Teleconferencing Becomes Clearer By VIRTUE Of EU Funding

Businesses throughout the UK and Europe should soon be able to reduce their travel costs thanks to improvements in the quality of teleconferencing made possible by a grant of almost €2.5 million from the Information Society Technology (IST) Programme of the European Union’s Fifth Framework Programme (FP5).

The VIRTUE (Virtual Team User Environment) project concentrated on improving the quality aspects of video conferencing and the results look set to revolutionise future technology. The VIRTUE Team developed a semi-tele-immersion system where life-size 3D video images of the upper body combine with real-time images, in a shared virtual environment. This enables users to gesture and interact much more naturally than other video conferencing systems allow.

“Imagine you are at a meeting table with people spaced around in front of you” says Michael Jewell, project co-ordinator for British Telecommunications, the lead partner in the project. “You are able to communicate with them effectively as if they were sitting next to you in the same room; in fact, you are led to believe they are present in the same room – but they are actually in several remote places. For many types of meeting this high-realism telepresence conferencing system will replace the need to travel. VIRTUE will make this happen in Europe.”

The prototype comprises of a desk with a large plasma screen and four cameras mounted around it. A maximum of three users can hold a conference where the speaker sits in front of the screen and real images from the mounted cameras merge with a virtual background using image-processing software.

“This gives the impression of on-screen images coming from virtual cameras behind the screens” adds Michael Jewell. “As a result, users can view each other more naturally, with realistic eye contact and the individual’s viewpoint even changes as users move about the shared meeting environment.”

The project has developed a powerful video conferencing system and the results will benefit European research objectives as well as the individual partners.

“The success of the VIRTUE project shows what can be achieved with effective research and development collaboration by organisations throughout Europe, with the help of EU funding” says Peter Walters, UK National Contact Point for IST. “FP5 funding contributed more than half of the overall cost of the project, so it seems fair to assume that without it the project may not have been possible.”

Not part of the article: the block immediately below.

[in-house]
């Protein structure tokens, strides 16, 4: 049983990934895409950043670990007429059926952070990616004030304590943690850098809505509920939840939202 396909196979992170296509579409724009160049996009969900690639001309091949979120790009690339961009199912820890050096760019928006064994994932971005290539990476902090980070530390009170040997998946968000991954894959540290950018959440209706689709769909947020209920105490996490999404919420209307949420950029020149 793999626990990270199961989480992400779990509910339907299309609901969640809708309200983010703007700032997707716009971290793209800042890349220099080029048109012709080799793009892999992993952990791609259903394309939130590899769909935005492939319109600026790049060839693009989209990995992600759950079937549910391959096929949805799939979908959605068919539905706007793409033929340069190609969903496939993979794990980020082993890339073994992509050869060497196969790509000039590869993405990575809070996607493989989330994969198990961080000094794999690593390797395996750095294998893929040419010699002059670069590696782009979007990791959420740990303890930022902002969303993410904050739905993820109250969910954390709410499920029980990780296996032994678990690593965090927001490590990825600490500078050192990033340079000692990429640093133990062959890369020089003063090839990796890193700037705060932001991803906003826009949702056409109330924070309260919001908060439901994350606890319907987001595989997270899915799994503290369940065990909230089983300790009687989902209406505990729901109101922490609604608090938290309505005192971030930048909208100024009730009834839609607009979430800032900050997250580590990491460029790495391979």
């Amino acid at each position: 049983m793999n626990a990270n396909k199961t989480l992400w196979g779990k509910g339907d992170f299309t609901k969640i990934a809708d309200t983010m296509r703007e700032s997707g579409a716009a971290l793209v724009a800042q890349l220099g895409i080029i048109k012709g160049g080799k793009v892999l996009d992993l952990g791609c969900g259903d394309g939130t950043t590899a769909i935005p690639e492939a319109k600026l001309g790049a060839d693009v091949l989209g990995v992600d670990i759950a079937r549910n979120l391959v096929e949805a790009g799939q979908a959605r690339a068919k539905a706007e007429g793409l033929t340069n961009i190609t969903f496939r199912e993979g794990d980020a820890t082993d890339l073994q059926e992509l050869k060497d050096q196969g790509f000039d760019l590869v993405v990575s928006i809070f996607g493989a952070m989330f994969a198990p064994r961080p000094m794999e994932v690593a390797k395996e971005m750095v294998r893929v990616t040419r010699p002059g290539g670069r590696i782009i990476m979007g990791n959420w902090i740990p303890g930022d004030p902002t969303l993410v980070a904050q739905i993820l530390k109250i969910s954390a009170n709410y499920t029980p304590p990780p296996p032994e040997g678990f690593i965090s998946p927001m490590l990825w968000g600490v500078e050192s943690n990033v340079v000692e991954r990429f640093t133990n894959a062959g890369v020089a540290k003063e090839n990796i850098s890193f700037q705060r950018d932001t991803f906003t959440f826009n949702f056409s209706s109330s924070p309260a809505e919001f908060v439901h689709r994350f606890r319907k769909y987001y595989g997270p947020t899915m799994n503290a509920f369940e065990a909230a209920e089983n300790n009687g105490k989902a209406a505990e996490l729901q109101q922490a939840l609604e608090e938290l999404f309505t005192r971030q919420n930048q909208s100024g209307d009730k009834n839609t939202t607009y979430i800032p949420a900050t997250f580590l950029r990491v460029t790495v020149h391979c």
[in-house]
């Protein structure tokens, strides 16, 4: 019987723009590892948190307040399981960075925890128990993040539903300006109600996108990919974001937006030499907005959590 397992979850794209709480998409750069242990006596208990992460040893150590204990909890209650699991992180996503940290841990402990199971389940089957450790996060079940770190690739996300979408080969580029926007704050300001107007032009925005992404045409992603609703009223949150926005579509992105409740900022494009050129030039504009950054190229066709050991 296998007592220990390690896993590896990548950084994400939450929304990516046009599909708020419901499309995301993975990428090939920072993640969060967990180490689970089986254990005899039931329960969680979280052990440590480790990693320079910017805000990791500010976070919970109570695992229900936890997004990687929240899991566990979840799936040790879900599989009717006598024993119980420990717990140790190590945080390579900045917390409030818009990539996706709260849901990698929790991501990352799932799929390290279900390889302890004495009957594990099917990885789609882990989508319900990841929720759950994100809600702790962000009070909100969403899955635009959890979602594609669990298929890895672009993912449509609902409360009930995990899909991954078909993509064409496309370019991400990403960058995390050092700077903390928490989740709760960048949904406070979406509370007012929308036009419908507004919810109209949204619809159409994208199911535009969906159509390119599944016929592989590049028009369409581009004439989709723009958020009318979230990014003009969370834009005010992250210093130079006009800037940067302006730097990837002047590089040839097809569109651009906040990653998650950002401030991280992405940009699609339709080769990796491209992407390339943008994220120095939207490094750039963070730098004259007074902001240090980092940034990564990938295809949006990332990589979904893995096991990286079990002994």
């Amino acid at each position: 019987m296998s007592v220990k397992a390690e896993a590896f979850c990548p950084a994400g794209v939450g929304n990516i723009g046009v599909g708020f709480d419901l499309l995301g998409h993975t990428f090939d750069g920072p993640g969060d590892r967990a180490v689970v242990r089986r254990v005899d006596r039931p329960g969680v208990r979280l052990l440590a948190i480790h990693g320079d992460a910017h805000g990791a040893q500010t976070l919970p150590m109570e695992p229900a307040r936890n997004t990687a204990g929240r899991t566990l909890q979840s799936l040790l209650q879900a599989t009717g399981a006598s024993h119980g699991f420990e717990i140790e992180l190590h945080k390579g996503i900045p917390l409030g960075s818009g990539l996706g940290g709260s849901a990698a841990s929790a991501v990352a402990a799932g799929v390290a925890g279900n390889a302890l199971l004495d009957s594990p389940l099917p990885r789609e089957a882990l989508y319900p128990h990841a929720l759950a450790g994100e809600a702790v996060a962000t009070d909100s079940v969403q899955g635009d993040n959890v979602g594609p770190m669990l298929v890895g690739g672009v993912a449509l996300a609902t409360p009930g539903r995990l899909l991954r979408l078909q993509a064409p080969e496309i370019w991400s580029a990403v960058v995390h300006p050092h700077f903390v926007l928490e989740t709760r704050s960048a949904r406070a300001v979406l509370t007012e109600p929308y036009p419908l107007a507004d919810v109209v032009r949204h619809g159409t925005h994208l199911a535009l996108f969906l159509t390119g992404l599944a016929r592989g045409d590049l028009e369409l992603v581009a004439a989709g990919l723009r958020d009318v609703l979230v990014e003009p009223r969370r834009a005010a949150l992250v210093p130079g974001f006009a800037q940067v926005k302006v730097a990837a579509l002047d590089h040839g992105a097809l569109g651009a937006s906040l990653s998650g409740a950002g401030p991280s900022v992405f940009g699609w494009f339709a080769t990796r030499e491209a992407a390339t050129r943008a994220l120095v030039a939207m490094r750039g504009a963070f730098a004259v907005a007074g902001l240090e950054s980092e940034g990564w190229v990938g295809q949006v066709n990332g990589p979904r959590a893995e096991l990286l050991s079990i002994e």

Project partners have taken away positive experiences and concrete technological developments, which they plan to continue to work on now that the project has ended.

Michael Jewell is positive about the future of the technology, adding “I believe there are lots of possibilities for us to take forward the partnerships established through VIRTUE, ranging from the further development of the technology to getting together to discuss ideas for future commercialisation.”

Although excellent research results have come out of this project, additional modifications will be necessary before commercialisation is possible, such as including new technologies emerging since VIRTUE began in 1999 and addressing interoperability issues.

To really be commercial, VIRTUE recognises that the technology must be usable for bigger group meetings. The system operates with a maximum of three people at present and each one needs access to a terminal.

Other design possibilities are being considered by project partners before VIRTUE develop the technology for the commercial market.

A positive and encouraging aspect of the technology used by VIRTUE is that equipment prices have dropped and capabilities have increased over the life of the project. The cost of the plasma screens has dropped by about 50%, for example, whilst computing power has increased particularly with respect to processing speed. Reliance was initially placed on Intel Pentium II technology whereas today, Intel Pentium IV technology is widely available. Reductions in cost combined with increased hardware capabilities will, with the design possibilities being considered, provide the basis for future commercial propositions.

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